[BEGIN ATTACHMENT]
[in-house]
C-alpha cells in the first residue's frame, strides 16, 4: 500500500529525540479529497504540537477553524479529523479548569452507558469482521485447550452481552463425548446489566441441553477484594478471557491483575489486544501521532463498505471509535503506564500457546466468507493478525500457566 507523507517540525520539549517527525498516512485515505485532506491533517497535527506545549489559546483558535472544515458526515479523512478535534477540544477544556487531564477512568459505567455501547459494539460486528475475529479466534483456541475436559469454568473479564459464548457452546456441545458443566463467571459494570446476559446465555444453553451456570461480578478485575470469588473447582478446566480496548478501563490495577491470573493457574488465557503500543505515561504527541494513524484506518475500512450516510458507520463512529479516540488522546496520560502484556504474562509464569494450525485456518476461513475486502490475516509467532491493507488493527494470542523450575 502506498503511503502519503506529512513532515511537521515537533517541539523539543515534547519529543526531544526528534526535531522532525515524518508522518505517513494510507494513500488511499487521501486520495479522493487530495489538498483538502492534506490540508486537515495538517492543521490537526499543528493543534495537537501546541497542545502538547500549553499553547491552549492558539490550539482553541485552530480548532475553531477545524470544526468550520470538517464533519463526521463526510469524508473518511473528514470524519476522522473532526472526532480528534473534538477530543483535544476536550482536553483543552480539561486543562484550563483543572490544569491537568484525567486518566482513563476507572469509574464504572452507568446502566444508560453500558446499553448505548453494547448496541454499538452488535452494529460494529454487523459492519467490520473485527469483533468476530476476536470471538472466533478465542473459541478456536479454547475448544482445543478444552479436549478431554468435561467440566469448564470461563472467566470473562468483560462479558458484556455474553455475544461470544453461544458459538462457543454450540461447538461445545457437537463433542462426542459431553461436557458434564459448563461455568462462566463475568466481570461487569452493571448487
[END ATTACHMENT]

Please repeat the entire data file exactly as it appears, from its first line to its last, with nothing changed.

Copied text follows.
[in-house]
C-alpha cells in the first residue's frame, strides 16, 4: 500500500529525540479529497504540537477553524479529523479548569452507558469482521485447550452481552463425548446489566441441553477484594478471557491483575489486544501521532463498505471509535503506564500457546466468507493478525500457566 507523507517540525520539549517527525498516512485515505485532506491533517497535527506545549489559546483558535472544515458526515479523512478535534477540544477544556487531564477512568459505567455501547459494539460486528475475529479466534483456541475436559469454568473479564459464548457452546456441545458443566463467571459494570446476559446465555444453553451456570461480578478485575470469588473447582478446566480496548478501563490495577491470573493457574488465557503500543505515561504527541494513524484506518475500512450516510458507520463512529479516540488522546496520560502484556504474562509464569494450525485456518476461513475486502490475516509467532491493507488493527494470542523450575 502506498503511503502519503506529512513532515511537521515537533517541539523539543515534547519529543526531544526528534526535531522532525515524518508522518505517513494510507494513500488511499487521501486520495479522493487530495489538498483538502492534506490540508486537515495538517492543521490537526499543528493543534495537537501546541497542545502538547500549553499553547491552549492558539490550539482553541485552530480548532475553531477545524470544526468550520470538517464533519463526521463526510469524508473518511473528514470524519476522522473532526472526532480528534473534538477530543483535544476536550482536553483543552480539561486543562484550563483543572490544569491537568484525567486518566482513563476507572469509574464504572452507568446502566444508560453500558446499553448505548453494547448496541454499538452488535452494529460494529454487523459492519467490520473485527469483533468476530476476536470471538472466533478465542473459541478456536479454547475448544482445543478444552479436549478431554468435561467440566469448564470461563472467566470473562468483560462479558458484556455474553455475544461470544453461544458459538462457543454450540461447538461445545457437537463433542462426542459431553461436557458434564459448563461455568462462566463475568466481570461487569452493571448487